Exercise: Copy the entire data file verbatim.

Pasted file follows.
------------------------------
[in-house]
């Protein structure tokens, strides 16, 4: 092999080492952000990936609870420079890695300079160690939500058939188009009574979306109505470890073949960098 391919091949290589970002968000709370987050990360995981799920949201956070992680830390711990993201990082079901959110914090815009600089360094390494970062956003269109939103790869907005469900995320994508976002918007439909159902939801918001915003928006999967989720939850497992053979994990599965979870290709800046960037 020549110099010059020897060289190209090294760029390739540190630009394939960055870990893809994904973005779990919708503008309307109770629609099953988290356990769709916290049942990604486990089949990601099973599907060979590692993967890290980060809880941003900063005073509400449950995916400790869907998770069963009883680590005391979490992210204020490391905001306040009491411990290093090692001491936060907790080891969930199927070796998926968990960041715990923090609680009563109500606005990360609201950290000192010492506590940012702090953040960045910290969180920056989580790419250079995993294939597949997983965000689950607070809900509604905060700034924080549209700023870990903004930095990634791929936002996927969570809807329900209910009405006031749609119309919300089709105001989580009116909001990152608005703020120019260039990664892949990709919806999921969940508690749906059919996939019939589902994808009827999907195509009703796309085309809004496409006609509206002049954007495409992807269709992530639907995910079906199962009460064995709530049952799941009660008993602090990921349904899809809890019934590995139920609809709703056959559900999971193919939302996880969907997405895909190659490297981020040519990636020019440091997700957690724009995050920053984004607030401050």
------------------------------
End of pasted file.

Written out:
[in-house]
């Protein structure tokens, strides 16, 4: 092999080492952000990936609870420079890695300079160690939500058939188009009574979306109505470890073949960098 391919091949290589970002968000709370987050990360995981799920949201956070992680830390711990993201990082079901959110914090815009600089360094390494970062956003269109939103790869907005469900995320994508976002918007439909159902939801918001915003928006999967989720939850497992053979994990599965979870290709800046960037 020549110099010059020897060289190209090294760029390739540190630009394939960055870990893809994904973005779990919708503008309307109770629609099953988290356990769709916290049942990604486990089949990601099973599907060979590692993967890290980060809880941003900063005073509400449950995916400790869907998770069963009883680590005391979490992210204020490391905001306040009491411990290093090692001491936060907790080891969930199927070796998926968990960041715990923090609680009563109500606005990360609201950290000192010492506590940012702090953040960045910290969180920056989580790419250079995993294939597949997983965000689950607070809900509604905060700034924080549209700023870990903004930095990634791929936002996927969570809807329900209910009405006031749609119309919300089709105001989580009116909001990152608005703020120019260039990664892949990709919806999921969940508690749906059919996939019939589902994808009827999907195509009703796309085309809004496409006609509206002049954007495409992807269709992530639907995910079906199962009460064995709530049952799941009660008993602090990921349904899809809890019934590995139920609809709703056959559900999971193919939302996880969907997405895909190659490297981020040519990636020019440091997700957690724009995050920053984004607030401050």